 The petitioners in G.R. No. 197280 also challenge the validity of RA No. 10153 for its alleged failure to comply with
Section 26(2), Article VI of the Constitution, which provides that before bills passed by either the House or the
Senate can become laws, they must pass through three readings on separate days. The exception to this is when
the President certifies to the necessity of the bill’s immediate enactment.
 The Court, in Tolentino v. Secretary of Finance, explained the effect of the President’s certification of necessity in
the following manner:
o The presidential certification dispensed with the requirement not only of printing but also that of reading the
bill on separate days. The phrase "except when the President certifies to the necessity of its immediate
enactment, etc." in Art. VI, Section 26[2] qualifies the two stated conditions before a bill can become a law:
[i] the bill has passed three readings on separate days and [ii] it has been printed in its final form and
distributed three days before it is finally approved.
 In the present case, the records show that the President wrote to the Speaker of the House of Representatives to
certify the necessity of the immediate enactment of a law synchronizing the ARMM elections with the national
and local elections. Following our Tolentino ruling, the President’s certification exempted both the House and the
Senate from having to comply with the three separate readings requirement.
 On the follow-up contention that no necessity existed for the immediate enactment of these bills since there was
no public calamity or emergency that had to be met, again we hark back to our ruling in Tolentino:
o The sufficiency of the factual basis of the suspension of the writ of habeas corpus or declaration of martial
law Art. VII, Section 18, or the existence of a national emergency justifying the delegation of extraordinary
powers to the President under Art. VI, Section 23(2) is subject to judicial review because basic rights of
individuals may be of hazard. But the factual basis of presidential certification of bills, which involves doing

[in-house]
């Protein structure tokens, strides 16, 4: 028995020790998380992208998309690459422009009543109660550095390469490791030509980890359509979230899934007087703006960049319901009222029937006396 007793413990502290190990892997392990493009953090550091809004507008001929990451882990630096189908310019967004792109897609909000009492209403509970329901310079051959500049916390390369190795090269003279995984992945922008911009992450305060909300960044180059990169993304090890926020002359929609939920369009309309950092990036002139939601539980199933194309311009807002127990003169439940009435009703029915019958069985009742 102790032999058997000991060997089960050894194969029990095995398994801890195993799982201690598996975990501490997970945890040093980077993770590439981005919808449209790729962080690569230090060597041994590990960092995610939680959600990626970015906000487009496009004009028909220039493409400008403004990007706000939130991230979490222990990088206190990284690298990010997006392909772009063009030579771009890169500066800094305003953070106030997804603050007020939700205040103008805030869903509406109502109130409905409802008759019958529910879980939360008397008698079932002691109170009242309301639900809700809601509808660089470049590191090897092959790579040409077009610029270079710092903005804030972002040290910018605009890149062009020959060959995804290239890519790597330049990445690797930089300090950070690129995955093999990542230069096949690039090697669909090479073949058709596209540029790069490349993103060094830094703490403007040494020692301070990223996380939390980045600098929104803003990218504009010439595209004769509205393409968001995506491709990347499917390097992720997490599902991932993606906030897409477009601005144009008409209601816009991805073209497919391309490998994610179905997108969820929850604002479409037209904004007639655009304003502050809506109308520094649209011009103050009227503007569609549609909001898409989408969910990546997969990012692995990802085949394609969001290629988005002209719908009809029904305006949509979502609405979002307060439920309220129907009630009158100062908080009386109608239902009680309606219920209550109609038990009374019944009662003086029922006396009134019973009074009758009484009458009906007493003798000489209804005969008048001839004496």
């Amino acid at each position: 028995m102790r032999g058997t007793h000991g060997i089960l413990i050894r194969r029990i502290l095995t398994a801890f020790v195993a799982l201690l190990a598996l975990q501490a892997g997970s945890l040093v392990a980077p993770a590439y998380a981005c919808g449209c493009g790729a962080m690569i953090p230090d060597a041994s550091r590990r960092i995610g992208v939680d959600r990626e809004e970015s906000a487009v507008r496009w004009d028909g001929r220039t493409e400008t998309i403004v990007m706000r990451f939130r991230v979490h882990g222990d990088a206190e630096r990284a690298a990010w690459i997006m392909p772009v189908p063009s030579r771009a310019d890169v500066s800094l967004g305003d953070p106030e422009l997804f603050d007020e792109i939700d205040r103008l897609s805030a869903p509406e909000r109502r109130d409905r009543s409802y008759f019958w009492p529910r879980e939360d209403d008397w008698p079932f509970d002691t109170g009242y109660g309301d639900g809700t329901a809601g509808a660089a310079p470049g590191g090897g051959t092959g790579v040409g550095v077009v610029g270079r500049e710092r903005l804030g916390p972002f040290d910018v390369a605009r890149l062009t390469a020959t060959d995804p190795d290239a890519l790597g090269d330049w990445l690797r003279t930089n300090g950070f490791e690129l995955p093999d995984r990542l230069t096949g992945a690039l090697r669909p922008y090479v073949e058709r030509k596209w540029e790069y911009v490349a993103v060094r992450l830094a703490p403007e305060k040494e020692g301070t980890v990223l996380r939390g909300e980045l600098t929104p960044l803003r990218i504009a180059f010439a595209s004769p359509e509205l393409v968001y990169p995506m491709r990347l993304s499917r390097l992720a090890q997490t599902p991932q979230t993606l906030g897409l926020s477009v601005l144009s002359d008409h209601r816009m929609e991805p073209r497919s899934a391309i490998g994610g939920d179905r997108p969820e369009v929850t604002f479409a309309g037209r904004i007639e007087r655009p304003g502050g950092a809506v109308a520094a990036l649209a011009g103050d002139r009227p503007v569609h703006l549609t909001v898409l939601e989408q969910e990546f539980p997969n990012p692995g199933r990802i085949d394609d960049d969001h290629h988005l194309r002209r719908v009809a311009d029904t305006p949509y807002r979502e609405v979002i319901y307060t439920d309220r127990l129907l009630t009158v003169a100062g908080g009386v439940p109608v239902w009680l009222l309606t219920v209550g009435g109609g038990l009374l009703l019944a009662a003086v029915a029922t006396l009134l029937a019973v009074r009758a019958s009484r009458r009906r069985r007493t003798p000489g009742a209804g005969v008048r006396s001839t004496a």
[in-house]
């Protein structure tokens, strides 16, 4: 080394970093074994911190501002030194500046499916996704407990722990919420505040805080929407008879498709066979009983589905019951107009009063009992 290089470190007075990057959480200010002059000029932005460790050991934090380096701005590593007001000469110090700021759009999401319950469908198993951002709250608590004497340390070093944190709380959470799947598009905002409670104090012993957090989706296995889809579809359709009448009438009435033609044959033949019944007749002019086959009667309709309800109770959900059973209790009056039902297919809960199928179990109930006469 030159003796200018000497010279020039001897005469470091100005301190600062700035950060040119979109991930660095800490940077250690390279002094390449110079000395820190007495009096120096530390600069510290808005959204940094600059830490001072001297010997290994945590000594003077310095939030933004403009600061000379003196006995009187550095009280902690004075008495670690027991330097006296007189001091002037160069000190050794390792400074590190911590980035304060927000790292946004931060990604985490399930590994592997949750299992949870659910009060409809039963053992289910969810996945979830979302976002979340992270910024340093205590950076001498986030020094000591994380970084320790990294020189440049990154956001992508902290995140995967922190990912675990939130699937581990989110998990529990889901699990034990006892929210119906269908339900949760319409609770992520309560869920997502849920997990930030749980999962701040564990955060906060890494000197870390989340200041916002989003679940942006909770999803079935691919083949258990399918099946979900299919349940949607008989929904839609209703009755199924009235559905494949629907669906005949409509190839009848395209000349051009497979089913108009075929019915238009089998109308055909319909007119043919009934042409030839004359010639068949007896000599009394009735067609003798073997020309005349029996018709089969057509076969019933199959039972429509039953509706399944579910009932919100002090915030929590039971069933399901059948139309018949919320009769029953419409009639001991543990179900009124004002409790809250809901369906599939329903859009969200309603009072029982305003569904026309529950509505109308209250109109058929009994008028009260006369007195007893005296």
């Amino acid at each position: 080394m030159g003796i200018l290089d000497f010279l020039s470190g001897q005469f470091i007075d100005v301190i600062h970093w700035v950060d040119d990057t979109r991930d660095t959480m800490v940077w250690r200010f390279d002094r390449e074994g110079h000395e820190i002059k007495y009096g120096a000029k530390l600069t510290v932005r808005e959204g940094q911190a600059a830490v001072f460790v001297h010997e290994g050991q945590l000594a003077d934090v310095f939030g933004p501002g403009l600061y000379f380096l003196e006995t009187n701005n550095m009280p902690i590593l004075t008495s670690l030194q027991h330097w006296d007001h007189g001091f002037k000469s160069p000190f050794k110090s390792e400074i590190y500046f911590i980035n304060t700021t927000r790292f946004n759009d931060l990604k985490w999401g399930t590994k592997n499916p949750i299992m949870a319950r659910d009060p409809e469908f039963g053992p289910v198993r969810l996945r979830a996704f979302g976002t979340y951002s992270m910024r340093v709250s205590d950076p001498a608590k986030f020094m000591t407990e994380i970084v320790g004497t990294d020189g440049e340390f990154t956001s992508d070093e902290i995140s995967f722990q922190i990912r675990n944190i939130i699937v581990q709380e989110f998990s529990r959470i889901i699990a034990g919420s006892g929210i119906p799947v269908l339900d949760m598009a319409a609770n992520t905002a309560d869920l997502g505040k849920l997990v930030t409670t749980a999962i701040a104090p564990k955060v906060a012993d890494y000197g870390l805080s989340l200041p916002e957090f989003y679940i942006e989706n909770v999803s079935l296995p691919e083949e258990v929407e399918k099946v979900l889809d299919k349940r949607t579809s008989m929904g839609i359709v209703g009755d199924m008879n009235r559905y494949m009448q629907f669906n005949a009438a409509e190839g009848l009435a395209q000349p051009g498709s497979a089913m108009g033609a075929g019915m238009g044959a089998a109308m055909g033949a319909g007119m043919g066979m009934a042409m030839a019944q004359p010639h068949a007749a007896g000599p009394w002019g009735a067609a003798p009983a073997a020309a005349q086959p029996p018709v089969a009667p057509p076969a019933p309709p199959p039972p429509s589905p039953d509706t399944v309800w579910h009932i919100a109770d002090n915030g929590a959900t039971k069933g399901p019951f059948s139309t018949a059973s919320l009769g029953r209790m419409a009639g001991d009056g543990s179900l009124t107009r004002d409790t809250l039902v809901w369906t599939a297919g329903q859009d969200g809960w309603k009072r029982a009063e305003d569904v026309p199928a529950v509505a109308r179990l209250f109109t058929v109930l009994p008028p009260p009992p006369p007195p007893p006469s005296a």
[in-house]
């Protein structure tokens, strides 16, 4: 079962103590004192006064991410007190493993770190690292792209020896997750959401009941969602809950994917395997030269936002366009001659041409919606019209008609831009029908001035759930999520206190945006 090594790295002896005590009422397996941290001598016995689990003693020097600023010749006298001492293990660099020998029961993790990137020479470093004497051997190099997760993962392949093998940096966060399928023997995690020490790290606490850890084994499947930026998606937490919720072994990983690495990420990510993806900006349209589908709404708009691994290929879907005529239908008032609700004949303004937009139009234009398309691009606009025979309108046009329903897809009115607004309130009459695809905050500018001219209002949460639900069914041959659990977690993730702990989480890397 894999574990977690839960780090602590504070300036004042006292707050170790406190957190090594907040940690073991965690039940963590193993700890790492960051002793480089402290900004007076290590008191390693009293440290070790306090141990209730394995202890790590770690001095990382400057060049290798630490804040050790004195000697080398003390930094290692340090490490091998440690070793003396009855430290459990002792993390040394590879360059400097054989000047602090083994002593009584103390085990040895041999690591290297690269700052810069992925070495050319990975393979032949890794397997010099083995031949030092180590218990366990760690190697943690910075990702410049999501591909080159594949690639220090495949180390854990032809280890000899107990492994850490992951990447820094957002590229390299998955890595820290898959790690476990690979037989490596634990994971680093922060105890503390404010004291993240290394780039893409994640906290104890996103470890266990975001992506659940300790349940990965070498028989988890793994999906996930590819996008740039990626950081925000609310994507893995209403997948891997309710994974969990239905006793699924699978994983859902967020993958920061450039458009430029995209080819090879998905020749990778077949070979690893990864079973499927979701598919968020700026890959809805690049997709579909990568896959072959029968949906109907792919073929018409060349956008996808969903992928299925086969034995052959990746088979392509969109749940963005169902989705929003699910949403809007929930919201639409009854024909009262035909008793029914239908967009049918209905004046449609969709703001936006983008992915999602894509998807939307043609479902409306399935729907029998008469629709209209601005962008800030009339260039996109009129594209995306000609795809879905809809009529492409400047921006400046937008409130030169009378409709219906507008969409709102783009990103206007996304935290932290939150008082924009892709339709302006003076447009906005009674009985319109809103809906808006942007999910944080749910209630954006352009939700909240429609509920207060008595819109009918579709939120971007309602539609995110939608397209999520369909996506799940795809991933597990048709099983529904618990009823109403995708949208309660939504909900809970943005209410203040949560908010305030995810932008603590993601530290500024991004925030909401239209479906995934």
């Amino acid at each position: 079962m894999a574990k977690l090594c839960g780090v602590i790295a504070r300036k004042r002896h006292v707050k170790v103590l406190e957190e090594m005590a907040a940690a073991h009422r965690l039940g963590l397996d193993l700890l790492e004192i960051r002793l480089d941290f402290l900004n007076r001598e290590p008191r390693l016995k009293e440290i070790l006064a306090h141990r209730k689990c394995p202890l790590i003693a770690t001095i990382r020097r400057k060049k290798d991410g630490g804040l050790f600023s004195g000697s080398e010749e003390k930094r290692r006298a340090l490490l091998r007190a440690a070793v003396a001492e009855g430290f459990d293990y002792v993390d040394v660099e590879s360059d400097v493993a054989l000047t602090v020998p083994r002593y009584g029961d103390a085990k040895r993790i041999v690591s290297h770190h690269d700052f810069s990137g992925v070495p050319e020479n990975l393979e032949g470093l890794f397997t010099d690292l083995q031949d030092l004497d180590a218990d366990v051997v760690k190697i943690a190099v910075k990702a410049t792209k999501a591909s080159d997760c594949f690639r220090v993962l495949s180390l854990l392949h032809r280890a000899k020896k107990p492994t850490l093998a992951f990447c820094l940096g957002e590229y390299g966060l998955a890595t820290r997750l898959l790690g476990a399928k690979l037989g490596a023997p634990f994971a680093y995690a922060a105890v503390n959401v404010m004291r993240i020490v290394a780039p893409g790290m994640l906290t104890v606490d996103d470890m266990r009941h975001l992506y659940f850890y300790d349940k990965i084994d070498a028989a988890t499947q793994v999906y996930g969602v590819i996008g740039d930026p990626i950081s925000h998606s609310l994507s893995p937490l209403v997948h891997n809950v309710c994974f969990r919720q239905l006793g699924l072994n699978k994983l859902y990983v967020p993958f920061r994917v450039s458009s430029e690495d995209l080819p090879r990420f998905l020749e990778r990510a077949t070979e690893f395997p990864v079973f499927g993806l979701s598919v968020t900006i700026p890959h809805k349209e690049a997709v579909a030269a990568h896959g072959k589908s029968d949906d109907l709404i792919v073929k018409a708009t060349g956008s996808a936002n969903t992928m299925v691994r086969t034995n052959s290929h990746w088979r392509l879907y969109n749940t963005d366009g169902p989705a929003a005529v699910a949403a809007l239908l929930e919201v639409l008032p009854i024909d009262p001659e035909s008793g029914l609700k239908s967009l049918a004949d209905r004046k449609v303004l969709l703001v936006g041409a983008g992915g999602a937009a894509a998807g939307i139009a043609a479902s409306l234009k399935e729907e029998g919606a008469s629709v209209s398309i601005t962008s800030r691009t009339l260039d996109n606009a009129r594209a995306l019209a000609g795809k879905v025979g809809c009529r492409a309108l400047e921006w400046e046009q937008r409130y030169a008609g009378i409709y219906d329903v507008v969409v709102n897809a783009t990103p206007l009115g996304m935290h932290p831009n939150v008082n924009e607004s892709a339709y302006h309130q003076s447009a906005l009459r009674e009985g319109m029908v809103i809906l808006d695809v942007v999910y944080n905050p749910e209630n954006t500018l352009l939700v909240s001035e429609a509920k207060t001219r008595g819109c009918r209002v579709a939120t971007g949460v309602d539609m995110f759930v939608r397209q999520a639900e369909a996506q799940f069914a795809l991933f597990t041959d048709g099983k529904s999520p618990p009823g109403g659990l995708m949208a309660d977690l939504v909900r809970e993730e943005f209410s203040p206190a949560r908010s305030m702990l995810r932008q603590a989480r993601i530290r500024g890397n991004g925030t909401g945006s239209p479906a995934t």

away with procedural requirements designed to insure that bills are duly considered by members of Congress,
certainly should elicit a different standard of review.
 The House of Representatives and the Senate – in the exercise of their legislative discretion – gave full recognition
to the President’s certification and promptly enacted RA No. 10153. Under the circumstances, nothing short of
grave abuse of discretion on the part of the two houses of Congress can justify our intrusion under our power of
judicial review.
 The petitioners, however, failed to provide us with any cause or justification for [our intrusion under the power
of judicial review]. Hence, while the judicial department and this Court are not bound by the acceptance of the
President's certification by both the House of Representatives and the Senate, prudent exercise of our powers
and respect due our co-equal branches of government in matters committed to them by the Constitution, caution
a stay of the judicial hand.
 In any case, despite the President’s certification, the two-fold purpose that underlies the requirement for three
readings on separate days of every bill must always be observed to enable our legislators and other parties
interested in pending bills to intelligently respond to them. Specifically, the purpose with respect to Members of
Congress is: (1) to inform the legislators of the matters they shall vote on and (2) to give them notice that a
measure is in progress through the enactment process.
 We find, based on the records of the deliberations on the law, that both advocates and the opponents of the
proposed measure had sufficient opportunities to present their views. In this light, no reason exists to nullify RA